In this edition of Toronto Maple Leafs News & Rumors, I’ll take a look at a young Russian prospect who’s been loaned back to a KHL team. I’ll also look at three of the Maple Leafs’ young Finnish prospects who will be suiting up in Sweden’s upcoming U20 tournament.
Finally, I’ll speculate about who might be the best pairings for the Maple Leafs’ defense. It will be interesting for fans to actually think of the team’s defense as stronger than it’s been in a while. That might be the tipping point for a successful or a non-successful season.
Item One: Maple Leafs Loan Semyon Der-Arguchintsev to KHL
The Maple Leafs loaned another of their young prospects to the KHL, when Semyon Der-Arguchintsev was loaned to the Nizhny Novgorod Torpedo of the Kontinental Hockey League (KHL). That means the 20-year-old center will play his first professional hockey game in the KHL. He was chosen by the Maple Leafs during the third round of the 2018 NHL Draft (76th overall), but has been playing junior hockey for four seasons.
Der-Arguchintsev is an interesting prospect for a couple of reasons. First, he was born in Russia, but he’s been playing in Canada since he was 14 years old. That means he’s never played on any of the Russian national junior teams. Second, he played the past four seasons with OHL Peterborough Petes, and fans will immediately understand that means he played with Maple Leafs prospect Nick Robertson when he was there – and he did.
During that time with the Petes, Der-Arguchintsev scored 38 goals and 163 assists (201 points) in 248 games. Last season, he scored 12 goals and 75 points in 55 games with the Petes. He’s a gifted playmaker, and last season’s 63 assists were third in the OHL. Of course, it helps to have Robertson on your wing.
There’s no word if the young center will return for the NHL training camp in the coming months or stay in the KHL for the entire season. There’s not a chance he’d make the Maple Leafs’ roster this season. In 2018, Der-Arguchintsev signed an entry-level contract with the team but he’s been playing in the Canadian Hockey League, which that means he still has three years left on it.
Item Two: Three Maple Leafs Prospects from Finland Will Play in Sweden’s U20 Tournament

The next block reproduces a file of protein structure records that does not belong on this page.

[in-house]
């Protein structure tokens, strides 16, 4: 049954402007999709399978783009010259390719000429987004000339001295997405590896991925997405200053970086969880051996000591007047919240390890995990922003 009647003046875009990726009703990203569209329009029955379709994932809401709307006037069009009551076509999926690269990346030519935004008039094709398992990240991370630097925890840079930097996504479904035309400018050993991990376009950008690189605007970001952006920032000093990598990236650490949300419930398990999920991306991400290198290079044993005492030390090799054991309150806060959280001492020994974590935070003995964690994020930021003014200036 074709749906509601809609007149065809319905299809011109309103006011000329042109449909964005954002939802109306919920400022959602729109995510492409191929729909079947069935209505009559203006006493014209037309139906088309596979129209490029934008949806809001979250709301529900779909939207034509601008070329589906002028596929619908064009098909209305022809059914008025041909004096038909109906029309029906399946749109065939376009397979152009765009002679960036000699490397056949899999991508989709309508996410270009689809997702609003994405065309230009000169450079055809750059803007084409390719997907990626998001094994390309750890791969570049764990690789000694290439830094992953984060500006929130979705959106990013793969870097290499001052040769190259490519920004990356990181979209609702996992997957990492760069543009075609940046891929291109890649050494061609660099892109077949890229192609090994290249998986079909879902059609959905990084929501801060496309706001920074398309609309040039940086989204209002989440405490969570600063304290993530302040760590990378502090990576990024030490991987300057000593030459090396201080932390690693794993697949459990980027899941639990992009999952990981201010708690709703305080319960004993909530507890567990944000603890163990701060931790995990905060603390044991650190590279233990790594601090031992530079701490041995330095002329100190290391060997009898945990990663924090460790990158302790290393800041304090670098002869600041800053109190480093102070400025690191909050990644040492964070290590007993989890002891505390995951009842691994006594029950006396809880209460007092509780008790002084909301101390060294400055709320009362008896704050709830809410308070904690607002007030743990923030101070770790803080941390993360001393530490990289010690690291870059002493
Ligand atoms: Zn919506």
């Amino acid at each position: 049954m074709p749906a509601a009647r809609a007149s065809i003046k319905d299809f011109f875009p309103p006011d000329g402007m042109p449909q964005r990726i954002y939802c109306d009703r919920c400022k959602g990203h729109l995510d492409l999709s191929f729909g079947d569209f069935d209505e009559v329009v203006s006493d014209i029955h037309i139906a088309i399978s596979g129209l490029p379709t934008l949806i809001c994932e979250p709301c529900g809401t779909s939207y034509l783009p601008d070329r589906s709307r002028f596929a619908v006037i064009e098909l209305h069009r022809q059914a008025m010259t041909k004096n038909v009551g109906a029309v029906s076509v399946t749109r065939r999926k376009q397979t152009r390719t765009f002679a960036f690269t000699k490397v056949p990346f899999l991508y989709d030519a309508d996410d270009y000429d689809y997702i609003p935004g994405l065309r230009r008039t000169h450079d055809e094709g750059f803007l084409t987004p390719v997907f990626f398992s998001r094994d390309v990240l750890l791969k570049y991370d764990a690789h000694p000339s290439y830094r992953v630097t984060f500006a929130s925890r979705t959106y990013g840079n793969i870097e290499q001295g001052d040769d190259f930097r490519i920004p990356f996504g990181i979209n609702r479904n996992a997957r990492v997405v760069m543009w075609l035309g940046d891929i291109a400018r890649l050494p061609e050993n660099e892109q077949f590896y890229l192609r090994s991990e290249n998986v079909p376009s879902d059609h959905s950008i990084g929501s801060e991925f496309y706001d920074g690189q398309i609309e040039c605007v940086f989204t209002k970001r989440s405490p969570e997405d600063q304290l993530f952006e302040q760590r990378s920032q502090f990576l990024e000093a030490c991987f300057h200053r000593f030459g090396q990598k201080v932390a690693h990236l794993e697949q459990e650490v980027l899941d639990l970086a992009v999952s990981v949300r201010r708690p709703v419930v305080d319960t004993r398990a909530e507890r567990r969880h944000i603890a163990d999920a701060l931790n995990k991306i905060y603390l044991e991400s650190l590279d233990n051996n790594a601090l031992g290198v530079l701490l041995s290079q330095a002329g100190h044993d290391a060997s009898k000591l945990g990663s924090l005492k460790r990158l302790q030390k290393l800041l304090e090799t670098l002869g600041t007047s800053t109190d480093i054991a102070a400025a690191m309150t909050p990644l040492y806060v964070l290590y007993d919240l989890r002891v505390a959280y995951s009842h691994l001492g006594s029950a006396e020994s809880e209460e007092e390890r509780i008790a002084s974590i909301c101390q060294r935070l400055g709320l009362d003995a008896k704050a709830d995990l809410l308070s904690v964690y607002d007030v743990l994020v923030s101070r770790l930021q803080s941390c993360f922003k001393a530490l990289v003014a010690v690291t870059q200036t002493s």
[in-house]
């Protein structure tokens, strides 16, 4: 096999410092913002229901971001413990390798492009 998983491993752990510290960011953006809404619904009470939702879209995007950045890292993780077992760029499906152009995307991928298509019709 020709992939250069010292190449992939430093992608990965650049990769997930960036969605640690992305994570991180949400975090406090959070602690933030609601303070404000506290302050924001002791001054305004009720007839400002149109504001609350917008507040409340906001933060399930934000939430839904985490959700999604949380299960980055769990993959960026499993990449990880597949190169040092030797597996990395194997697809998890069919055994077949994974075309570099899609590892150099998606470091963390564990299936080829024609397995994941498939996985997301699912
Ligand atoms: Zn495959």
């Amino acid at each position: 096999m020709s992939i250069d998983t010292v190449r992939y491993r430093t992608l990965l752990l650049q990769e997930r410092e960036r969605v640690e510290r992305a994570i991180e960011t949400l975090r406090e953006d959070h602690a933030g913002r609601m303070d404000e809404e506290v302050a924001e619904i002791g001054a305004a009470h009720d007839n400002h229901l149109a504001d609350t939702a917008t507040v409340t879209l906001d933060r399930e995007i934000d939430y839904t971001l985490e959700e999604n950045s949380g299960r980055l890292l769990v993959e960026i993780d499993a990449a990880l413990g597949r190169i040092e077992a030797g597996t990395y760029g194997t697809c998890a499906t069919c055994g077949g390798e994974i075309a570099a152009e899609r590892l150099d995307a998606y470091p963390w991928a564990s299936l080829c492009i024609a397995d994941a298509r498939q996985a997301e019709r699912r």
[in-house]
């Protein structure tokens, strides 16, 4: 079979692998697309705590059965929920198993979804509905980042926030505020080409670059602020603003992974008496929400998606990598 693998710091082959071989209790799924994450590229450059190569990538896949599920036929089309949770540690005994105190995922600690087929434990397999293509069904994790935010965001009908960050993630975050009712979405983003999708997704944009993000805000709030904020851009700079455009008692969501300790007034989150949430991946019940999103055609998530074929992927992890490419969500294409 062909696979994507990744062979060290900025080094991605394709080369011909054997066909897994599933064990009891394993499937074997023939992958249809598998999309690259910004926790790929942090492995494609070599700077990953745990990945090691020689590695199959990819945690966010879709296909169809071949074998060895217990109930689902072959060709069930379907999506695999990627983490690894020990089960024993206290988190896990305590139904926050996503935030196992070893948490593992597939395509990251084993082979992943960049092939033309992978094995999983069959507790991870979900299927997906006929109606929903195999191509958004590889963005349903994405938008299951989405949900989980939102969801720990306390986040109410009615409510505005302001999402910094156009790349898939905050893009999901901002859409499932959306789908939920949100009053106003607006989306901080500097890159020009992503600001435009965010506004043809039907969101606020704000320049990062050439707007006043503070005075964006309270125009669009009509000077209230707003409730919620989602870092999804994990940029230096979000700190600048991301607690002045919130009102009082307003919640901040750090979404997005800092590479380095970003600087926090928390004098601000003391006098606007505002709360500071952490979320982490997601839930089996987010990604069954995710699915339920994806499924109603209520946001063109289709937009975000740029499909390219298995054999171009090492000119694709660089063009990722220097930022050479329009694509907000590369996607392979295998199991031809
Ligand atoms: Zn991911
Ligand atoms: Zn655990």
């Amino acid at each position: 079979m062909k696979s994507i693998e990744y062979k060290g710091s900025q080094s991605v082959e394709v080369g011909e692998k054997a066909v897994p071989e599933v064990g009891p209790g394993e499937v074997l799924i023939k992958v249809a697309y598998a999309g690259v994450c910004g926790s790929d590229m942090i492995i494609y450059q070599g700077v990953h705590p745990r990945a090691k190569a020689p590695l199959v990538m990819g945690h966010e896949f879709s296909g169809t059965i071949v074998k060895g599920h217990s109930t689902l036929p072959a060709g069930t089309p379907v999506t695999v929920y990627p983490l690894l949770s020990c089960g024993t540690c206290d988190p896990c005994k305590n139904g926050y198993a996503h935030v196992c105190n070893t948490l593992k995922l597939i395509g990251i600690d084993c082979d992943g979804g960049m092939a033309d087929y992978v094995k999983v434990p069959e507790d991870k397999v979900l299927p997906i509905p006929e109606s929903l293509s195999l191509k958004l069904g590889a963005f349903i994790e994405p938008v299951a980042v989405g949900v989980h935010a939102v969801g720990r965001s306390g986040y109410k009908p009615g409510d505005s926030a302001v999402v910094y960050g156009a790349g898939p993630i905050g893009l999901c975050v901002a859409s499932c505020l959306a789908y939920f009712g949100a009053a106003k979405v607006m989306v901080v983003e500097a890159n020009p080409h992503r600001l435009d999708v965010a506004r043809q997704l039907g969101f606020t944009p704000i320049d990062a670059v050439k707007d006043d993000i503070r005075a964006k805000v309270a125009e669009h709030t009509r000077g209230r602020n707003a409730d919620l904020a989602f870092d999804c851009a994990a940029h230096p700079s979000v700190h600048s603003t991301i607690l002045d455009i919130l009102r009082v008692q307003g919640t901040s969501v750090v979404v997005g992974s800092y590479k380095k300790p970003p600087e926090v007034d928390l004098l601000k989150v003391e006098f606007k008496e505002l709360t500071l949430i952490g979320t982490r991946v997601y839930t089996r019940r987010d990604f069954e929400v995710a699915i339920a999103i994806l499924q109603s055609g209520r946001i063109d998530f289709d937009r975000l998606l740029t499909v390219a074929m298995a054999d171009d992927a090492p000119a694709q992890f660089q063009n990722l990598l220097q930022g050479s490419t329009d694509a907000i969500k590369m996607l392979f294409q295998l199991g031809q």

COVID-19 is making things tough for hockey all over the world. Specifically, the U20 tournament in Sweden will only have two teams entered – Sweden and Finland. Tough to ask for more participation in a time where health issues are involved.
However, the Maple Leafs will have three prospects playing for Team Finland in the tournament. Two prospects are on Finland’s defense (Topi Niemela and Mikko Kokkonen) and one on Finland’s forward line (Roni Hirvonen).
Topi Niemela (Defense)
The Maple Leafs chose Topi Niemela with the 64th-overall pick during the 2020 NHL Entry Draft. He’s playing a regular shift for Karpat in Finland’s Liiga as a 17-year-old boy among men, and he’s doing well. What makes him a strong talent is that he’s a good skater with great hockey smarts. That allows him to calmly make strong passes from his own defensive zone.
At 6-foot and 165 pounds, he’s smaller but growing. He also plays with a bit of a physical edge. That said, he’ll likely be filling out and gaining strength monthly, which he needs to do before he moves into the North American professional play. He’ll get stronger because he’s young yet. In fact, when I checked out his bio in two different locations, the older bio (by a couple of months) had him an inch shorter and 10 pounds lighter. So, he might even be growing as I write this.
Mikko Kokkonen (Defense)
Mikko Kokkonen was chosen by the Maple Leafs as the 84th-overall pick during the 2019 NHL Entry Draft. Kokkonen had a serious setback when he suffered a concussion two summers ago and missed the the 2019-20 season’s training camp and the start of that Liiga’s season. However, he recovered and was playing well by the end of the season before the COVID-19-related suspension.